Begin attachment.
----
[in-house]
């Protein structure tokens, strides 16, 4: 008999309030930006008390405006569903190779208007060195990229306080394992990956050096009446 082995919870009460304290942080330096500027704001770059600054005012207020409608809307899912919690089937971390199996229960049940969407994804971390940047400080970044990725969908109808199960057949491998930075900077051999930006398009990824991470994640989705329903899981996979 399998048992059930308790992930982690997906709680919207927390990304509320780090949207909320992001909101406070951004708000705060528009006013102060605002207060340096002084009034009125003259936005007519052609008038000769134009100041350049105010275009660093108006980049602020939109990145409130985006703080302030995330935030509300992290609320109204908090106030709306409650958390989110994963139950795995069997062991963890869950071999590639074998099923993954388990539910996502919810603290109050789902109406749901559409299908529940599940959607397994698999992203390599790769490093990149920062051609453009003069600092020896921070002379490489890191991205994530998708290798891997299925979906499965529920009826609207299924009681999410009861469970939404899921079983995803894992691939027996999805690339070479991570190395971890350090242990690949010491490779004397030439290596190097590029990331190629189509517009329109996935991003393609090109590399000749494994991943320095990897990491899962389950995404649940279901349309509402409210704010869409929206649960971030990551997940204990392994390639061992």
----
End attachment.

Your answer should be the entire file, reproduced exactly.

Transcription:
[in-house]
């Protein structure tokens, strides 16, 4: 008999309030930006008390405006569903190779208007060195990229306080394992990956050096009446 082995919870009460304290942080330096500027704001770059600054005012207020409608809307899912919690089937971390199996229960049940969407994804971390940047400080970044990725969908109808199960057949491998930075900077051999930006398009990824991470994640989705329903899981996979 399998048992059930308790992930982690997906709680919207927390990304509320780090949207909320992001909101406070951004708000705060528009006013102060605002207060340096002084009034009125003259936005007519052609008038000769134009100041350049105010275009660093108006980049602020939109990145409130985006703080302030995330935030509300992290609320109204908090106030709306409650958390989110994963139950795995069997062991963890869950071999590639074998099923993954388990539910996502919810603290109050789902109406749901559409299908529940599940959607397994698999992203390599790769490093990149920062051609453009003069600092020896921070002379490489890191991205994530998708290798891997299925979906499965529920009826609207299924009681999410009861469970939404899921079983995803894992691939027996999805690339070479991570190395971890350090242990690949010491490779004397030439290596190097590029990331190629189509517009329109996935991003393609090109590399000749494994991943320095990897990491899962389950995404649940279901349309509402409210704010869409929206649960971030990551997940204990392994390639061992």